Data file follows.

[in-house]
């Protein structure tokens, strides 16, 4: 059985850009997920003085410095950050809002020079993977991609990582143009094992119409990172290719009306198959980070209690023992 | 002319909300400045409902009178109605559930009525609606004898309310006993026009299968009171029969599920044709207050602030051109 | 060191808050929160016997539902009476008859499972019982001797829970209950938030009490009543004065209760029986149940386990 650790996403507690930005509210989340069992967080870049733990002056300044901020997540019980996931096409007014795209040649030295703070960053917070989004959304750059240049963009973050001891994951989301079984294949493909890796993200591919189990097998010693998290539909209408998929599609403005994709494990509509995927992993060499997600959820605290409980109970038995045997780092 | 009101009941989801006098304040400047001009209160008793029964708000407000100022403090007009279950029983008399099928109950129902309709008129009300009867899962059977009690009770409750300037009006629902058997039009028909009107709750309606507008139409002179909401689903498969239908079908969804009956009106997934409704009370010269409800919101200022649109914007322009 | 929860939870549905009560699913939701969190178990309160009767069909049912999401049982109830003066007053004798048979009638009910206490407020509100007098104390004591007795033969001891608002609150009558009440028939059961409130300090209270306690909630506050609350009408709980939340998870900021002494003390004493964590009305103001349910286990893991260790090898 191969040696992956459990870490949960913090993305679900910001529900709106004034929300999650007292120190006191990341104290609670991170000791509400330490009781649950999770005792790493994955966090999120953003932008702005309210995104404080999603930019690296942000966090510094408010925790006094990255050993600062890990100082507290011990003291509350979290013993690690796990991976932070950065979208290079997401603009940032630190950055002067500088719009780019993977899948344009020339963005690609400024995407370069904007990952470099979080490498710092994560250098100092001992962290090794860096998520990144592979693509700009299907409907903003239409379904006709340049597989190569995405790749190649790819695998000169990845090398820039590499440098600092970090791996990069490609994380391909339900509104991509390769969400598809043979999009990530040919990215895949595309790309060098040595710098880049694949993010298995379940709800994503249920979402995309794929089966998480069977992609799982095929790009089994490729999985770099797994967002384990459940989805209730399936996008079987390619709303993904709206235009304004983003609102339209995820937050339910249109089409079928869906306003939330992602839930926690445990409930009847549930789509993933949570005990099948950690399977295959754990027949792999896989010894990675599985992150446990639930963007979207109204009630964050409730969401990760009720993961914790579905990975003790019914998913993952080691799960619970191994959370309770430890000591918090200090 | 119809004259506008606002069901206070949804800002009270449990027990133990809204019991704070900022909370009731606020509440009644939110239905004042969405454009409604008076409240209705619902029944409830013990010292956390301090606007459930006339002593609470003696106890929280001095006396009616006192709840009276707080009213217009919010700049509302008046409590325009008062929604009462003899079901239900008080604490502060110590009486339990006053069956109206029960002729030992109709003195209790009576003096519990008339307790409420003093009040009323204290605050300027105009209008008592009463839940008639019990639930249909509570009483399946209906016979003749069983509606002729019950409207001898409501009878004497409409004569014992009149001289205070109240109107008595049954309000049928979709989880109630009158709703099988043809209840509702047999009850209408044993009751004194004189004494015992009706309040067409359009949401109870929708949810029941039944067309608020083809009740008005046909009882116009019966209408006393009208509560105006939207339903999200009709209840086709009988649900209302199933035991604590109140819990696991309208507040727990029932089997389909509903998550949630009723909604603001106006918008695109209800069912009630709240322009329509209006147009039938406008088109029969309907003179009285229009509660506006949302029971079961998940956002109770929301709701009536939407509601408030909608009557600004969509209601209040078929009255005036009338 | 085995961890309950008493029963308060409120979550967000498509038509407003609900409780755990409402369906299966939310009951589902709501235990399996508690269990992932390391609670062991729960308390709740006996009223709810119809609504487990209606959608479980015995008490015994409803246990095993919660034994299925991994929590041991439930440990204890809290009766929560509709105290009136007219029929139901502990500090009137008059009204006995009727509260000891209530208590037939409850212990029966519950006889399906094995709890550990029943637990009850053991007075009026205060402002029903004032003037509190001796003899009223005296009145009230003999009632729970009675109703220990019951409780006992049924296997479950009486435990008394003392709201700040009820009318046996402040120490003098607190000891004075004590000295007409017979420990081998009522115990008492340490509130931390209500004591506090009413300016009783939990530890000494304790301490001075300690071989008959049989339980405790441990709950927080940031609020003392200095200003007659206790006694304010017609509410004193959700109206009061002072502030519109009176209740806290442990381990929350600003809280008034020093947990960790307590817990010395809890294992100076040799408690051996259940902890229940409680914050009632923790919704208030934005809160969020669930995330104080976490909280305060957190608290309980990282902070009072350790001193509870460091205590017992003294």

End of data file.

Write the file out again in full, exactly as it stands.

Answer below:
[in-house]
């Protein structure tokens, strides 16, 4: 059985850009997920003085410095950050809002020079993977991609990582143009094992119409990172290719009306198959980070209690023992 | 002319909300400045409902009178109605559930009525609606004898309310006993026009299968009171029969599920044709207050602030051109 | 060191808050929160016997539902009476008859499972019982001797829970209950938030009490009543004065209760029986149940386990 650790996403507690930005509210989340069992967080870049733990002056300044901020997540019980996931096409007014795209040649030295703070960053917070989004959304750059240049963009973050001891994951989301079984294949493909890796993200591919189990097998010693998290539909209408998929599609403005994709494990509509995927992993060499997600959820605290409980109970038995045997780092 | 009101009941989801006098304040400047001009209160008793029964708000407000100022403090007009279950029983008399099928109950129902309709008129009300009867899962059977009690009770409750300037009006629902058997039009028909009107709750309606507008139409002179909401689903498969239908079908969804009956009106997934409704009370010269409800919101200022649109914007322009 | 929860939870549905009560699913939701969190178990309160009767069909049912999401049982109830003066007053004798048979009638009910206490407020509100007098104390004591007795033969001891608002609150009558009440028939059961409130300090209270306690909630506050609350009408709980939340998870900021002494003390004493964590009305103001349910286990893991260790090898 191969040696992956459990870490949960913090993305679900910001529900709106004034929300999650007292120190006191990341104290609670991170000791509400330490009781649950999770005792790493994955966090999120953003932008702005309210995104404080999603930019690296942000966090510094408010925790006094990255050993600062890990100082507290011990003291509350979290013993690690796990991976932070950065979208290079997401603009940032630190950055002067500088719009780019993977899948344009020339963005690609400024995407370069904007990952470099979080490498710092994560250098100092001992962290090794860096998520990144592979693509700009299907409907903003239409379904006709340049597989190569995405790749190649790819695998000169990845090398820039590499440098600092970090791996990069490609994380391909339900509104991509390769969400598809043979999009990530040919990215895949595309790309060098040595710098880049694949993010298995379940709800994503249920979402995309794929089966998480069977992609799982095929790009089994490729999985770099797994967002384990459940989805209730399936996008079987390619709303993904709206235009304004983003609102339209995820937050339910249109089409079928869906306003939330992602839930926690445990409930009847549930789509993933949570005990099948950690399977295959754990027949792999896989010894990675599985992150446990639930963007979207109204009630964050409730969401990760009720993961914790579905990975003790019914998913993952080691799960619970191994959370309770430890000591918090200090 | 119809004259506008606002069901206070949804800002009270449990027990133990809204019991704070900022909370009731606020509440009644939110239905004042969405454009409604008076409240209705619902029944409830013990010292956390301090606007459930006339002593609470003696106890929280001095006396009616006192709840009276707080009213217009919010700049509302008046409590325009008062929604009462003899079901239900008080604490502060110590009486339990006053069956109206029960002729030992109709003195209790009576003096519990008339307790409420003093009040009323204290605050300027105009209008008592009463839940008639019990639930249909509570009483399946209906016979003749069983509606002729019950409207001898409501009878004497409409004569014992009149001289205070109240109107008595049954309000049928979709989880109630009158709703099988043809209840509702047999009850209408044993009751004194004189004494015992009706309040067409359009949401109870929708949810029941039944067309608020083809009740008005046909009882116009019966209408006393009208509560105006939207339903999200009709209840086709009988649900209302199933035991604590109140819990696991309208507040727990029932089997389909509903998550949630009723909604603001106006918008695109209800069912009630709240322009329509209006147009039938406008088109029969309907003179009285229009509660506006949302029971079961998940956002109770929301709701009536939407509601408030909608009557600004969509209601209040078929009255005036009338 | 085995961890309950008493029963308060409120979550967000498509038509407003609900409780755990409402369906299966939310009951589902709501235990399996508690269990992932390391609670062991729960308390709740006996009223709810119809609504487990209606959608479980015995008490015994409803246990095993919660034994299925991994929590041991439930440990204890809290009766929560509709105290009136007219029929139901502990500090009137008059009204006995009727509260000891209530208590037939409850212990029966519950006889399906094995709890550990029943637990009850053991007075009026205060402002029903004032003037509190001796003899009223005296009145009230003999009632729970009675109703220990019951409780006992049924296997479950009486435990008394003392709201700040009820009318046996402040120490003098607190000891004075004590000295007409017979420990081998009522115990008492340490509130931390209500004591506090009413300016009783939990530890000494304790301490001075300690071989008959049989339980405790441990709950927080940031609020003392200095200003007659206790006694304010017609509410004193959700109206009061002072502030519109009176209740806290442990381990929350600003809280008034020093947990960790307590817990010395809890294992100076040799408690051996259940902890229940409680914050009632923790919704208030934005809160969020669930995330104080976490909280305060957190608290309980990282902070009072350790001193509870460091205590017992003294």